MINNEAPOLIS — The U.S. Department of Agriculture’s quarterly stocks report Sept. 30 provided a rare bullish surprise for the corn and soybean markets.
The end-of-the-marketing-year supplies were lower than the average pre-report trade guesses, moving corn and soybean prices up.
Brian Hoops, Midwest Market Solutions president, dissected the new numbers from the grain stocks and the small grains annual reports in a Minneapolis Grain Exchange-hosted teleconference.
One move of note in the quarterly stocks report was a revision in the 2018-2019 soybean crop.
“The USDA gives us a final production number each year in January. However, they do revise that number from time to time, and we had a revision of the 2018-2019 soybean crop. They revised it to 116 million bushels less than last January at 4.428 billion bushels.
“The previous number was 4.544 billion bushels, so it is a pretty major revision as we don’t have quite as much inventory on hand, and you will find that from time to time when we do these stocks inventory numbers and that’s what USDA showed us. The stocks numbers were much tighter than expected.”
What was the big surprise in the quarterly stocks corn number?
“The 2.114 billion bushels stocks on hand is over 315 million bushels less than the average trade guess, and this would be the largest miss by the trade in history going back to my data base in 1990.
“Normally, corn ending stocks will be within a range of about 50 million to maybe 100 million bushels different than what the trade expected. So, this is three times the normal variance that the trade would uncover.”
What was the highlight on the soybean stocks side?
“Soybean stocks at 913 million bushels was well below the average trade guess of 982 million bushels and down from the previous numbers.
“Last year it was 438 million bushels. So, the corn and the soybean numbers are both larger than the levels a year ago but down from what the trade had expected.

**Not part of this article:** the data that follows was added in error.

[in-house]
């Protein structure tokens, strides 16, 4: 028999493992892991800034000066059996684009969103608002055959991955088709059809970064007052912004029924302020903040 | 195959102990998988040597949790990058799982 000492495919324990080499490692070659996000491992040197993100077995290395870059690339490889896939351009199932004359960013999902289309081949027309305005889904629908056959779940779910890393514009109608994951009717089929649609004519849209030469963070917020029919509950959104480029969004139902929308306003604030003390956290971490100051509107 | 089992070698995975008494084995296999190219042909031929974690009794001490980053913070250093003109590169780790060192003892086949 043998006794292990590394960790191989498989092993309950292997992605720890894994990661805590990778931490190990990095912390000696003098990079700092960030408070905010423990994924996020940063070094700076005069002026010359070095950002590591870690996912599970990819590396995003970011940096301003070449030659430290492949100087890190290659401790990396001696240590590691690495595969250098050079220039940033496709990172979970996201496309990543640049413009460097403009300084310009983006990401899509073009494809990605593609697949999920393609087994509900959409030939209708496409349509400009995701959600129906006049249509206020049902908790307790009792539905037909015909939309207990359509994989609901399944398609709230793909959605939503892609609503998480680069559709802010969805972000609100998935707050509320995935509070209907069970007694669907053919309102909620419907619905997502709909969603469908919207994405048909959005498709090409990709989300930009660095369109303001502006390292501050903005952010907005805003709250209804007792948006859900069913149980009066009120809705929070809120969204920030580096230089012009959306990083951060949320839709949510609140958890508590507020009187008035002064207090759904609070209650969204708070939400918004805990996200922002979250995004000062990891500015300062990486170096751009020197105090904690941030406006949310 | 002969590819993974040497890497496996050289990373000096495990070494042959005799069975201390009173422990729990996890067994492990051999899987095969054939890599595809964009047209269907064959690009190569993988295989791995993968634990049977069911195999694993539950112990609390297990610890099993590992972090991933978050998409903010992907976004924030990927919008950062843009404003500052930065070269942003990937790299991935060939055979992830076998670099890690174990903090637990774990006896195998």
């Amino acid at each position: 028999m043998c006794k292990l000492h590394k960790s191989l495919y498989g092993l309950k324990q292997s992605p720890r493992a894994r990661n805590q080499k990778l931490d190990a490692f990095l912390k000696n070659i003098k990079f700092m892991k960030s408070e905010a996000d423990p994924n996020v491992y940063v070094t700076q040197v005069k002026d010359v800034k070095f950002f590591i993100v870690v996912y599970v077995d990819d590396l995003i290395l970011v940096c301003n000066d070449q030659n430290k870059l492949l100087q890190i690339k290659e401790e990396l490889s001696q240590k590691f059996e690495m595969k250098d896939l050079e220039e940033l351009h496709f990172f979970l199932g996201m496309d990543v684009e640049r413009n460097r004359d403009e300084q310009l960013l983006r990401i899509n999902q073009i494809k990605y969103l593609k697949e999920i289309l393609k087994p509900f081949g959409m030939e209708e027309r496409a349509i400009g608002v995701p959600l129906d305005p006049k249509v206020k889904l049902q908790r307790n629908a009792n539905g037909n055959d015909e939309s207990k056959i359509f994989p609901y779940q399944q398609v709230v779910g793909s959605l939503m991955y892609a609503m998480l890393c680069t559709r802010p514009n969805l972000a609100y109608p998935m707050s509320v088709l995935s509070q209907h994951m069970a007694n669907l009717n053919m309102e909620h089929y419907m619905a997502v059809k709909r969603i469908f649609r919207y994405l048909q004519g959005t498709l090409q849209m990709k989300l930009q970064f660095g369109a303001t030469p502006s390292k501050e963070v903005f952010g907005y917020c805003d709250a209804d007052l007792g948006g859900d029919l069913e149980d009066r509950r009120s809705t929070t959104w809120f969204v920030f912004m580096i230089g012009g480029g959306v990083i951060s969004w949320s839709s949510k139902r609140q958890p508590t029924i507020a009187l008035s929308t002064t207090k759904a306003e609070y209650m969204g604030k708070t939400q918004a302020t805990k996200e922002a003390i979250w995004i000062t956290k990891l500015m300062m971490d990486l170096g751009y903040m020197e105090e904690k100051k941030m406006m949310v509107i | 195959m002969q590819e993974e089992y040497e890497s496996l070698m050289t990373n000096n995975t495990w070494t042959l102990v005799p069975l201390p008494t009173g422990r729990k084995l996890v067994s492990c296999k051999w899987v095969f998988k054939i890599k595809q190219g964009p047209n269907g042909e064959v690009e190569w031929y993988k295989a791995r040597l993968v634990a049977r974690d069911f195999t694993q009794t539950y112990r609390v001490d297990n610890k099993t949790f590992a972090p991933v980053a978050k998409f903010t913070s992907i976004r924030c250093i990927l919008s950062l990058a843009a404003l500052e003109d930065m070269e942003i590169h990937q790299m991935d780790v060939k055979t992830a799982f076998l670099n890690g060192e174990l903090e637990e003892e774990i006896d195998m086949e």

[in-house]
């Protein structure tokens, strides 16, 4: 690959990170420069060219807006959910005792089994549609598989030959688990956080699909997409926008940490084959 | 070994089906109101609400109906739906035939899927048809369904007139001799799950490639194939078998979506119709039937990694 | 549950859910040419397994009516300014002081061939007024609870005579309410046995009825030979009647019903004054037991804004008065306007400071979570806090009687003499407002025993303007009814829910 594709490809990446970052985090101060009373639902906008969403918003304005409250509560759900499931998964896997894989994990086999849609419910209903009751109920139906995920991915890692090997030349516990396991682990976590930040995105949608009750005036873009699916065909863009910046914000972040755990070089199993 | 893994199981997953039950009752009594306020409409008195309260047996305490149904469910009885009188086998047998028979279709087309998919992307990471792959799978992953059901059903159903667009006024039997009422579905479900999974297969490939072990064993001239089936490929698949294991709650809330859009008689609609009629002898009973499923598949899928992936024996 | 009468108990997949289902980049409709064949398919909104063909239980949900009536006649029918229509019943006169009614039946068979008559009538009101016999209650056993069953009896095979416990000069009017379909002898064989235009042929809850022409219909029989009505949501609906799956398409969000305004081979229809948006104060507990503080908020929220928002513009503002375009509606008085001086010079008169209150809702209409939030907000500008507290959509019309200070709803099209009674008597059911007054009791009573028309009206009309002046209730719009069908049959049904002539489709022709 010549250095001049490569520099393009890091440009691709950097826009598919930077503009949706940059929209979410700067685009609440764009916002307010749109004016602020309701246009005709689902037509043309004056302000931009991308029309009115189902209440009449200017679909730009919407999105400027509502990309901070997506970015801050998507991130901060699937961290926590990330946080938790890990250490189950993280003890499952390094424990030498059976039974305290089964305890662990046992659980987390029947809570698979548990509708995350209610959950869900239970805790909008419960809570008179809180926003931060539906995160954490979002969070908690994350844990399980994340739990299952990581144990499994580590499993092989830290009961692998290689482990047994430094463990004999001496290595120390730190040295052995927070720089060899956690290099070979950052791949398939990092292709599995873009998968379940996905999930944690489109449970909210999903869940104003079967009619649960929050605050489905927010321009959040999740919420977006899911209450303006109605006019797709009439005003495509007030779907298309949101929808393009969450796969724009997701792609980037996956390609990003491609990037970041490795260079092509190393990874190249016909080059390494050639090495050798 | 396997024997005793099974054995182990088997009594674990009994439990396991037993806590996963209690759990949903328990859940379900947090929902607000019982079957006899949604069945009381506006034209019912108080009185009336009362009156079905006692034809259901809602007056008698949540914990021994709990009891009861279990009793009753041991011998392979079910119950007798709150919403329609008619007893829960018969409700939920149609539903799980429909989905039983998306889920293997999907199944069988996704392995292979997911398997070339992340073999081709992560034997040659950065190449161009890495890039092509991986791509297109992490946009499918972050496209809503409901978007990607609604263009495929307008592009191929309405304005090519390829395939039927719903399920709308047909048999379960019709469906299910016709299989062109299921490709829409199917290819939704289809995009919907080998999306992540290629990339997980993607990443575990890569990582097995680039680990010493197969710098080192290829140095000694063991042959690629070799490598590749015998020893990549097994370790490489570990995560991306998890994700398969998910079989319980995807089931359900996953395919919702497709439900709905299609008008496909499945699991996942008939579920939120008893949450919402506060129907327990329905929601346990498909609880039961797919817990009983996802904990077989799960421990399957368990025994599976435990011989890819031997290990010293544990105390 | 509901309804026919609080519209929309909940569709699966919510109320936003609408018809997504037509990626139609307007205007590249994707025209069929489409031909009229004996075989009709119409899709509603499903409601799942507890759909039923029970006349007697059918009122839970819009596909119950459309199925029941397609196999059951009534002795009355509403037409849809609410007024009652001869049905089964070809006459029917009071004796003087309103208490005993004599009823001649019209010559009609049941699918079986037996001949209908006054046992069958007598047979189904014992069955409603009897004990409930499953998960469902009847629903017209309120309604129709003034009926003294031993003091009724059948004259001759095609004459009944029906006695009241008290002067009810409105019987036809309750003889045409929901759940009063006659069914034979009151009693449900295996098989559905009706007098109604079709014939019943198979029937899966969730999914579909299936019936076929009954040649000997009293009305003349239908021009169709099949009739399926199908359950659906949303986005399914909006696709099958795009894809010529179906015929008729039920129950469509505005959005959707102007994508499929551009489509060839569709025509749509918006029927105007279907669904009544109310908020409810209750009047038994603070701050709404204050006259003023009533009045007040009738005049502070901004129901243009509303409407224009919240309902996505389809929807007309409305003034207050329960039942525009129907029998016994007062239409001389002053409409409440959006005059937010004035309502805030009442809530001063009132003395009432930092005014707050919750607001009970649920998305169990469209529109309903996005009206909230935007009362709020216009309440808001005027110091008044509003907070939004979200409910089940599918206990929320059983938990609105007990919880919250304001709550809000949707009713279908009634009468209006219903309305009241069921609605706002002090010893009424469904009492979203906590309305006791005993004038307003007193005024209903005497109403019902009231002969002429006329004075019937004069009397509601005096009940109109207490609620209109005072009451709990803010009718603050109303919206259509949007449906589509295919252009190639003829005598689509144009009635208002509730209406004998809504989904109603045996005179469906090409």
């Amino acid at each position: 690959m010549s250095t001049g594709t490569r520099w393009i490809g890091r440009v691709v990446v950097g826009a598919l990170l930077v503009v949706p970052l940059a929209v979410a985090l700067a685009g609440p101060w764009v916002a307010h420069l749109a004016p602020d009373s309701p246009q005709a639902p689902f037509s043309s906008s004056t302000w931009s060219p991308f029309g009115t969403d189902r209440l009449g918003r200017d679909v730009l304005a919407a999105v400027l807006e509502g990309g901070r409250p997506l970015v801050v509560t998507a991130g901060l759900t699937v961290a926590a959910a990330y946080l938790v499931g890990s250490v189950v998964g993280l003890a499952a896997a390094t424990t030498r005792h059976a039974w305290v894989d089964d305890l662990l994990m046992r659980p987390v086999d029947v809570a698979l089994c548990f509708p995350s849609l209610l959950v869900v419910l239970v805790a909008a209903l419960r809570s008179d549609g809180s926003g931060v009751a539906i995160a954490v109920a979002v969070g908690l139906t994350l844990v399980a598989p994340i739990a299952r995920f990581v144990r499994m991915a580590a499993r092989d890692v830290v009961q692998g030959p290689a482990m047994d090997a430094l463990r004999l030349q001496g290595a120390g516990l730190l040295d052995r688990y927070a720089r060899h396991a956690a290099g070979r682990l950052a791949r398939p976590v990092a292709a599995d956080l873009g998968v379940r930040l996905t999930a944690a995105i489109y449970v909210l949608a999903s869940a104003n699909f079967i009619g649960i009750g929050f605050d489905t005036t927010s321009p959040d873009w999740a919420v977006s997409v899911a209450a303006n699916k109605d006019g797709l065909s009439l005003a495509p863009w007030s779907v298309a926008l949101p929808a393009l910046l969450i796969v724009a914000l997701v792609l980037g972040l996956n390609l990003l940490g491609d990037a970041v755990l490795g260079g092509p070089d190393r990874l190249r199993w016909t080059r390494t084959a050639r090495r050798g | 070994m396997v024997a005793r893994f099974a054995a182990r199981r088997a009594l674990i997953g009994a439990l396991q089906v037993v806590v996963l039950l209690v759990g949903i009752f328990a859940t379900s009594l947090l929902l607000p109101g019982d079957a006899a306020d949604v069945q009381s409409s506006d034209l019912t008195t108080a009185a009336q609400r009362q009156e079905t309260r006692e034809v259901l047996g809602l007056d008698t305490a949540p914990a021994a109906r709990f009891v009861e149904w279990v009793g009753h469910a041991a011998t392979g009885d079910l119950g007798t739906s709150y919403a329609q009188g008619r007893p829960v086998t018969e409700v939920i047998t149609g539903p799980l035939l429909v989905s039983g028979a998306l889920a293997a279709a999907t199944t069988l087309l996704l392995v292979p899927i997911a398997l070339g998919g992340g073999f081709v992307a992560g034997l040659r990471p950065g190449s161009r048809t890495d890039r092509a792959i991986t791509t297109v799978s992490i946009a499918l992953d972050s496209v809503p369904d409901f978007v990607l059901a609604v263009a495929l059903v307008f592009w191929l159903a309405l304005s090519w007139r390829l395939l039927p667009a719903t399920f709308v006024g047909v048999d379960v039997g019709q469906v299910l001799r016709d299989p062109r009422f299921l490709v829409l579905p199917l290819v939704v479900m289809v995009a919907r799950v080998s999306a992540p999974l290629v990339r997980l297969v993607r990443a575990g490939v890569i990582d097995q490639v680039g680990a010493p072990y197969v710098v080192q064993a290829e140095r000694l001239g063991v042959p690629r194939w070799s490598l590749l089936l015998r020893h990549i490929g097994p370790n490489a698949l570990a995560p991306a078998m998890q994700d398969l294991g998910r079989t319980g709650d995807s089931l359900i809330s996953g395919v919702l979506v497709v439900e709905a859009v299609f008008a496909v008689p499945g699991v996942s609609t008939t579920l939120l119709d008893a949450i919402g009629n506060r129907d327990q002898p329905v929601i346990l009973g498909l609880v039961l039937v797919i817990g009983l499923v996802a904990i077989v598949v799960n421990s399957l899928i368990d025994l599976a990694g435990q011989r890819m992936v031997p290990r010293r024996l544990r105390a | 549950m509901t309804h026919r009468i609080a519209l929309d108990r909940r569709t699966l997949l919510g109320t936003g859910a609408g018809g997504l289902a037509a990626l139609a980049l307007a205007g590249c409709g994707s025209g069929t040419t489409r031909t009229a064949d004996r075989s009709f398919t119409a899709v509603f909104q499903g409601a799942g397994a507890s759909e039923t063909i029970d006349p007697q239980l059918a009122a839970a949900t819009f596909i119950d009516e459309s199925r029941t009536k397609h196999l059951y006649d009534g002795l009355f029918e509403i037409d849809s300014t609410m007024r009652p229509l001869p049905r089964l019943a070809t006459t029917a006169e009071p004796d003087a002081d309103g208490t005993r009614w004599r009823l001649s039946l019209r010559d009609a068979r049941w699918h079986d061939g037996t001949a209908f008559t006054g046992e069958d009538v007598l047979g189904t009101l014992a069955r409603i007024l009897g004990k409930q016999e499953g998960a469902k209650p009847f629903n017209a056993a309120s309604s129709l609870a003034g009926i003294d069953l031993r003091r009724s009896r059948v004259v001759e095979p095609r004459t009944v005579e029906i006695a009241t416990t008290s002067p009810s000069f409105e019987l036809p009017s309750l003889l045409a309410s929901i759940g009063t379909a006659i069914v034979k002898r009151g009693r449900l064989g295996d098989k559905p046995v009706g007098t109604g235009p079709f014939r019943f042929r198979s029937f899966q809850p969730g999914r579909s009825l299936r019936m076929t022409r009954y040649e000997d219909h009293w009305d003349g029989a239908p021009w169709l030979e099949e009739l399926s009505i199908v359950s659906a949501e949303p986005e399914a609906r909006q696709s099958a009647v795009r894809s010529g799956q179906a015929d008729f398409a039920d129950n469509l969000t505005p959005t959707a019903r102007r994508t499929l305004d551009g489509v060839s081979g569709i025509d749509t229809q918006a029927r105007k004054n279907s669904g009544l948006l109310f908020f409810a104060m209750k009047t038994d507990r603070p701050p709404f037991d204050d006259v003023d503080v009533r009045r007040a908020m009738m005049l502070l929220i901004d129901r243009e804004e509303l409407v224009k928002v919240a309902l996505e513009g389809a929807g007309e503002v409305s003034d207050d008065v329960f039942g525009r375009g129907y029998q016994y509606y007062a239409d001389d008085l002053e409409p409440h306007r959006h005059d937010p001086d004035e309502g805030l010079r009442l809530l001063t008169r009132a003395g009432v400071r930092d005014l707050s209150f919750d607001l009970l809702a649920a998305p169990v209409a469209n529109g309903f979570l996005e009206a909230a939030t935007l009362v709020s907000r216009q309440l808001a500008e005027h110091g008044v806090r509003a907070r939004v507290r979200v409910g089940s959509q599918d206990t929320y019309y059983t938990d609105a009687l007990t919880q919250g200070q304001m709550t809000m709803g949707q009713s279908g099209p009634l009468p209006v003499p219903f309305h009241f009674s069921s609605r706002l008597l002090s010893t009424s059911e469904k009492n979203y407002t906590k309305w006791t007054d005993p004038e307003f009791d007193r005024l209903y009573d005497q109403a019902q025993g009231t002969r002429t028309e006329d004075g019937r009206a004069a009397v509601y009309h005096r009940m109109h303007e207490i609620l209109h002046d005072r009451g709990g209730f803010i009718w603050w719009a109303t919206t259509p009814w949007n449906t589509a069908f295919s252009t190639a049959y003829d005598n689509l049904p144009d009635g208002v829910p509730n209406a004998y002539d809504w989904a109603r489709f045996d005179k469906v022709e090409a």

“This soybean number is the largest miss by the trade in history and it implies that we had better feed usage and better demand than the trade had been factoring in.
“Like corn, the soybean differential is usually 20 million to 30 million bushels. That’s the average or the mean going back to 1990. We’re a good 2 1/2 to 3 times variance compared to the average trade guess, and I think that’s why we’re seeing such a sharp reaction.”
The USDA had quarterly wheat stocks at 2.385 billion bushels.
“That is above the average trade estimates due to some larger production figures and maybe a little softer demand. It was within the trade guess range.
“This is almost exactly similar to last year when we had 2.38 billion bushels of stocks on hand. There was a little bit of negative news for the wheat market.”
All wheat production was up 4% from the revised 2018 total of 1.89 billion bushels. What did the small grains annual report indicate?
“All winter wheat was down from the average trade guess and down from last month at 1.304 billion bushels, and all wheat at 1.962 billion bushels is also down from last month and the average trade guess. Soft red winter was also below the average trade guess at 239 million bushels.
“The small grains annual report initially weighed on wheat prices but because corn and soybeans are seeing some active buying in short covering we’ve seen that spill over to the wheat market and given us higher prices so far in the Sept. 30 trading session. But the small grains numbers came in a little bit bearish.”